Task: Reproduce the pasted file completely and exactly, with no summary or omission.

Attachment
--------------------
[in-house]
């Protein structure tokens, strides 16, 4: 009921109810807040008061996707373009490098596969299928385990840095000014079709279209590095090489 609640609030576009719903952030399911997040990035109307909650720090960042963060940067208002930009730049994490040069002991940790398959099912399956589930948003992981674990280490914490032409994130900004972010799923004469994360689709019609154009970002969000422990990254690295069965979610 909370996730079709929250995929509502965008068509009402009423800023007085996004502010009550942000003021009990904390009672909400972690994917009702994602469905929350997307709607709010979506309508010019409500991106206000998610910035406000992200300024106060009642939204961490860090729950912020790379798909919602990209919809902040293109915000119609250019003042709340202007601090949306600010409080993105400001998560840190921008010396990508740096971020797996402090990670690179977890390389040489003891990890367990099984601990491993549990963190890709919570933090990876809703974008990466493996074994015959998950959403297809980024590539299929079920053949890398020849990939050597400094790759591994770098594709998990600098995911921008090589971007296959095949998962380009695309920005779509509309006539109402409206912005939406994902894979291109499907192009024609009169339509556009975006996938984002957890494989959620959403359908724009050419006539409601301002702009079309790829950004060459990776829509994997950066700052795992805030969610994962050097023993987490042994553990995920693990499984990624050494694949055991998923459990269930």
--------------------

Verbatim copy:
[in-house]
């Protein structure tokens, strides 16, 4: 009921109810807040008061996707373009490098596969299928385990840095000014079709279209590095090489 609640609030576009719903952030399911997040990035109307909650720090960042963060940067208002930009730049994490040069002991940790398959099912399956589930948003992981674990280490914490032409994130900004972010799923004469994360689709019609154009970002969000422990990254690295069965979610 909370996730079709929250995929509502965008068509009402009423800023007085996004502010009550942000003021009990904390009672909400972690994917009702994602469905929350997307709607709010979506309508010019409500991106206000998610910035406000992200300024106060009642939204961490860090729950912020790379798909919602990209919809902040293109915000119609250019003042709340202007601090949306600010409080993105400001998560840190921008010396990508740096971020797996402090990670690179977890390389040489003891990890367990099984601990491993549990963190890709919570933090990876809703974008990466493996074994015959998950959403297809980024590539299929079920053949890398020849990939050597400094790759591994770098594709998990600098995911921008090589971007296959095949998962380009695309920005779509509309006539109402409206912005939406994902894979291109499907192009024609009169339509556009975006996938984002957890494989959620959403359908724009050419006539409601301002702009079309790829950004060459990776829509994997950066700052795992805030969610994962050097023993987490042994553990995920693990499984990624050494694949055991998923459990269930």